‘Somalia has been a forgotten emergency for years’

By Noam Chomsky

26 July 2014

In Somalia, 260,000 people have died of starvation in the last few years. Three million are facing severe crisis. Millions more are refugees in Ethiopia, Kenya, and Yemen. In this exclusive, updated article for PIPR, Noam Chomsky explains how this round of Somalia’s long suffering occurred. It coincides with Oxfam’s call ‘for the world to remember Somalia’, https://blogs.oxfam.org/en/blogs/14-07-24-somalia-eight-warnings-catastrophe-so-far-and-no-action


Millions of Somali refugees flee US-UK-backed terror.

“This poor country keeps taking one blow after another,” Peter Goossens observed several years ago: “Ultimately, it will break.” The country is Somalia, where Mr. Goossens was the director of the World Food Program. The population of this tragic and tortured land was “marching right up to the edge of a crisis,” he continued. “Any additional little thing, any little flood or drought, will push them over.”

Five months earlier, the UN’s chief humanitarian officer, John Holmes, had called the Somali humanitarian and refugee crisis “the worst in the world.” Members of the African Union had promised to send peacekeepers if funding were made available. But Richard Cornwell, a senior researcher at the Institute for Security Studies in South Africa, says “there is no peace to keep [in Somalia] in the first place.” Apart from catastrophe for Somalis, Cornwell continued, “what the dear old West has created is exactly what it feared: a fertile ground for Islamist extremism.”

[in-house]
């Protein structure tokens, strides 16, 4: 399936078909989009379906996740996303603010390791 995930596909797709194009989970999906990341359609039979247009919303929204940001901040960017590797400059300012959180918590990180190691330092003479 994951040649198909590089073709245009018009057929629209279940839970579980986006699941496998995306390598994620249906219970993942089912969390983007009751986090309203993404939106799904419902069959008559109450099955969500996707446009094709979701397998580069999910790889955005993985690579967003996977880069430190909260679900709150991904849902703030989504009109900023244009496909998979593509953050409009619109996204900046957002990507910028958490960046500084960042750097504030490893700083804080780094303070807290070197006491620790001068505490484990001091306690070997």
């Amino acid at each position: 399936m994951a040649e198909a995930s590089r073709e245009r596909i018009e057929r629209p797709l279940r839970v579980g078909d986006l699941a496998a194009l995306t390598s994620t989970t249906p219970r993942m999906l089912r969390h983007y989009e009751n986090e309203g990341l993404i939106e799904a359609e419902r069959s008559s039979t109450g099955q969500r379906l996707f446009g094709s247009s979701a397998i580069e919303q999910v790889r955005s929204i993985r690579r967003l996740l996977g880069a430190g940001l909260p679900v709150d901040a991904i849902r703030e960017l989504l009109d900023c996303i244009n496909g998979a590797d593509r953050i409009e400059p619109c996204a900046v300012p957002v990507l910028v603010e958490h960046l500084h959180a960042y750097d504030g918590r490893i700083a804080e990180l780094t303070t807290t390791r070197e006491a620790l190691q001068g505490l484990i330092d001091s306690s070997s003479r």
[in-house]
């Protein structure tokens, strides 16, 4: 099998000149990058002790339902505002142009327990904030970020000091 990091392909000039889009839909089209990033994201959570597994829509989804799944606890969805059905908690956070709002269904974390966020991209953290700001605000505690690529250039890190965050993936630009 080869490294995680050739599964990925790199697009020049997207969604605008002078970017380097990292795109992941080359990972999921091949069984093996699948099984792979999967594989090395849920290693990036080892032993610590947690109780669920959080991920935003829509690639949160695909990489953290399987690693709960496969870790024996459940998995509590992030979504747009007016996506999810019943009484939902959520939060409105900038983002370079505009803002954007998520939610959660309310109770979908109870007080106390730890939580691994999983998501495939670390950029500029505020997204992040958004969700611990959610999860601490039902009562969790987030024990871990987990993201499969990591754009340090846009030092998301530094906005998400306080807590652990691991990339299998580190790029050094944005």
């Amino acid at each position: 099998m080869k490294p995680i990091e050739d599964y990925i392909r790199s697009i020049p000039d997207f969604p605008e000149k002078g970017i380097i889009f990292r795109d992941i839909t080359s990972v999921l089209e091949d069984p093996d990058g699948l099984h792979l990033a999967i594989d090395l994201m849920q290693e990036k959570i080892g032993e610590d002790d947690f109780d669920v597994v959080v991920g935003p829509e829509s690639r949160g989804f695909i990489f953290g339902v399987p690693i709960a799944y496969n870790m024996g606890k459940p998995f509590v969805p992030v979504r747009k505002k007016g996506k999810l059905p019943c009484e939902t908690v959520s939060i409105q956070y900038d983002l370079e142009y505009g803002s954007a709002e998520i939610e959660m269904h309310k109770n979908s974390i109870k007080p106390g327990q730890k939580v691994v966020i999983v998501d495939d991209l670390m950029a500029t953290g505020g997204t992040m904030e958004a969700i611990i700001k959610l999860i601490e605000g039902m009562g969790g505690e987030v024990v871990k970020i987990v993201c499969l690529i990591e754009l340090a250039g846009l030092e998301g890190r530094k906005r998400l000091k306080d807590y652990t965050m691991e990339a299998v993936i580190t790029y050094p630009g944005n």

Transitional Federal Government soldier

By November 2007, the UN regarded Somalia as the worst humanitarian crisis in Africa, with “higher malnutrition rates, more current bloodshed and fewer aid workers than Darfur,” Jeffrey Gettleman reported in the New York Times. The top UN official for Somalia, Ahmedou Ould-Abdallah, describes its plight as “the worst on the continent.” The head of UN humanitarian operations in Somalia, Eric Laroche, reports that the UN lacks the capacity to reach people who are hungry, exposed, sick and dying, “If this were happening in Darfur,” he added, “there would be a big fuss. But Somalia has been a forgotten emergency for years.”

One distinction, hard to miss, is that the tragedy of Darfur can be blamed on someone else, in fact an official enemy, while responsibility for the current catastrophe in Somalia, like others that preceded it, lies substantially in our own hands.

In October 1993, US troops withdrew from Somalia after a “rescue mission” that ended after two Black Hawk helicopters were shot down by Somalia militiamen, leaving 18 US rangers dead, along with perhaps 1000 Somalis. The departing Marines left “behind a hail of gunfire – a ratio of about 100 to 1,” Los Angeles Times correspondent John Balzar reported. Marine Lt. Gen. Anthony Zinni, who commanded the operation, informed the press that “I’m not counting bodies…I’m not interested.” CIA officials privately conceded that US forces may have killed from 7,000 to 10,000 Somalis while losing 34 soldiers, Charles William Maynes reported in Foreign Policy. The “rescue mission,” which may have killed about as many Somalis as it saved, left the country in the hands of brutal warlords.

“After that, the United States – and much of the rest of the world – basically turned its back on Somalia,” Gettleman reports. “But in the summer of 2006, the world started paying attention again after a grass-roots Islamist movement emerged from the clan chaos and seized control of much of the country,” leaving only an enclave adjoining Ethiopia in the hands of the Western-recognized Transitional Federal Government (TFG).